REU and RISE Programs: Providing Students with Prestigious and Competitive Research and Academic Experiences
November 6, 2015
MACOMB, IL - Western Illinois University students in the College of Arts and Sciences are given the opportunity to complete research and gain experience through prestigious and funded Research Experiences for Undergraduate (REU) programs for essentially no cost. The students are part of the Research Inspiring Student Excellence program (WIU@RISE).
REU is a program funded by the U.S. government to involve undergraduate college students in research. Students can travel to different universities and receive a paid internship to work with a faculty member during the summer.
WIU has its own program mentoring students in research called RISE@WIU, which allows students who are interested in research to meet and talk with other researchers near Macomb and visiting scientists to learn about REU programs and other opportunities for research, professional development and academic support. RISE@WIU also prepares students to be more competitive to receive these types of awards.
Senior biology major Eliese Potocek (Beach Park, IL) participated in the REU program at the University of Nevada in Las Vegas over the Summer 2015 semester.
Potocek studied Shigella, a pathogenic bacteria that causes dysentery in humans, with other student researchers from the department of life science at the University of Nevada.
"Participating in the REU program proved to me that I enjoy doing research. I want to go to graduate school to continue a career in research. I also feel much more comfortable in a lab setting after this experience," said Potocek.
The National Science Foundation (NSF) makes participating in research at other universities possible for thousands of college students by providing money so the universities can pay for students to visit and complete research hours.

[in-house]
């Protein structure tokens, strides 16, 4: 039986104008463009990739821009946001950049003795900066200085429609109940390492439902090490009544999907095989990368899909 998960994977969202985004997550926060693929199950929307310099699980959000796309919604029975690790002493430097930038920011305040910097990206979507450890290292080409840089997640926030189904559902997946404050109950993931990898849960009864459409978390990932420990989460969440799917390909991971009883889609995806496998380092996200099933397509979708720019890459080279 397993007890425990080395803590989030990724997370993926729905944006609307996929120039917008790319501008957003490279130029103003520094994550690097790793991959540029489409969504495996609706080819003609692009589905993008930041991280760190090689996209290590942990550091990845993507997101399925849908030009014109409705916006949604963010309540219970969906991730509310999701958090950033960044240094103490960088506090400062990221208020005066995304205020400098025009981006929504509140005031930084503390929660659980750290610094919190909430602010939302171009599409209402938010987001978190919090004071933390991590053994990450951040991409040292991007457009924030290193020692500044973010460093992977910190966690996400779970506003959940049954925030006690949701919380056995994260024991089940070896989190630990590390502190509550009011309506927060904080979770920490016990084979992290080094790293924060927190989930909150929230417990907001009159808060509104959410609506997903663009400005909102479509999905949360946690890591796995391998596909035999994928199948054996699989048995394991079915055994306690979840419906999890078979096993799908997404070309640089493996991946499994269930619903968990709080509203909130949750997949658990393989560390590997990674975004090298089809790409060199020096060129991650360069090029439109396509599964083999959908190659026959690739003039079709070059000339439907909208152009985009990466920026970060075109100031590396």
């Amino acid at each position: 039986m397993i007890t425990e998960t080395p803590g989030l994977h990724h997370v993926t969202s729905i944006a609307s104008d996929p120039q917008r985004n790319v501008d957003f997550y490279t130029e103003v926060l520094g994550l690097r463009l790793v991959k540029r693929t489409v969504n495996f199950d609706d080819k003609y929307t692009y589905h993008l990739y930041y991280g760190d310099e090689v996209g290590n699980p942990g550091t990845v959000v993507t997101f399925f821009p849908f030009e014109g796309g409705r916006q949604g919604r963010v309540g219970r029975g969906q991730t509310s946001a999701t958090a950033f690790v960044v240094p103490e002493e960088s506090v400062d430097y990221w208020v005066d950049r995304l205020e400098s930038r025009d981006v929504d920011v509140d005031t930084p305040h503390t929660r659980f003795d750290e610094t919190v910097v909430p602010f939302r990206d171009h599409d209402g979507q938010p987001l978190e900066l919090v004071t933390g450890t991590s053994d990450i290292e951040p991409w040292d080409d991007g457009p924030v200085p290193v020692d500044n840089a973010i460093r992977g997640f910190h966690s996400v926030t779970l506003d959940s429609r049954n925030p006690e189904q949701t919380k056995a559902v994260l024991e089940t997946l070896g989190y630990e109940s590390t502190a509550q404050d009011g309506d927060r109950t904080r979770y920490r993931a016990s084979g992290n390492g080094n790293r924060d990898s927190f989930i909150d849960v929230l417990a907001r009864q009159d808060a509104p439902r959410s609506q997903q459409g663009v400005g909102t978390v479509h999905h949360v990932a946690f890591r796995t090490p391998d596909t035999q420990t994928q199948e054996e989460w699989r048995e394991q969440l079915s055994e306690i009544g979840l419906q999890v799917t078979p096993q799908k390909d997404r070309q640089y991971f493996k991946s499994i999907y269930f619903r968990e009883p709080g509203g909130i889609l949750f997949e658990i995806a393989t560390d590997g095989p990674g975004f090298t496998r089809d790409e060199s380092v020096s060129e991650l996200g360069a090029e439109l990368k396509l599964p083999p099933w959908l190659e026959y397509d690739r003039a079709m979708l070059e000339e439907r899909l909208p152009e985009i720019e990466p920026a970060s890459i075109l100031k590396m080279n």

"I had known about the REU program for a few years and applied to participate in research through biology departments at a variety of schools. With the NSF financial support, the opportunity was essentially free for me," said Potocek. "Since the REU program at University of Nevada is supported by the NSF, my plane ticket, housing and meals were all paid for. In return, I worked 30-40 hours each week for 10 weeks on research with faculty."
Nicole Szabo, a senior physics major (Springfield, IL) had the opportunity to present her research at the University of Nebraska, Lincoln.
Szabo is a member of the RISE@WIU and researches regularly with physics professors and research assistants.
Szabo studied The "Effect of Manganese and Nickel Ions on the Optical Band Gap of Bismuth Borate Glasses."
With the research results she obtained, Szabo presented at a conference for women in the physical sciences at the University of Nebraska. She got to meet people from other states and countries and share findings with others studying physics.
"I gained experience on how to read and break apart literature and how to discuss my research through presentations," said Szabo.
Like Potocek, Szabo did not have to pay for a hotel, travel expenses or food during the conference because of the NSF grant.
While Szabo presented at the University of Nebraska she also obtained information about the graduate program at the university, which she is interested in.
"These funded opportunities by the National Science Foundation, Department of Energy and National Institute of Health are very prestigious and we are very proud that our RISE@WIU program is preparing our students to receive these types of awards. Every year we see more WIU students receiving these competitive awards," said RISE@WIU Coordinator Andrea Porras-Alfaro.
The RISE@WIU program is currently available in the science departments such as physics, biology, geology and chemistry
Visit wiu.edu/cas/academics/rise/rise_cas.php for more information about the RISE@WIU program and student opportunities.
Students who are interested in getting involved with either program should contact Andrea Porras-Alfaro at A-Porras-Alfaro@wiu.edu.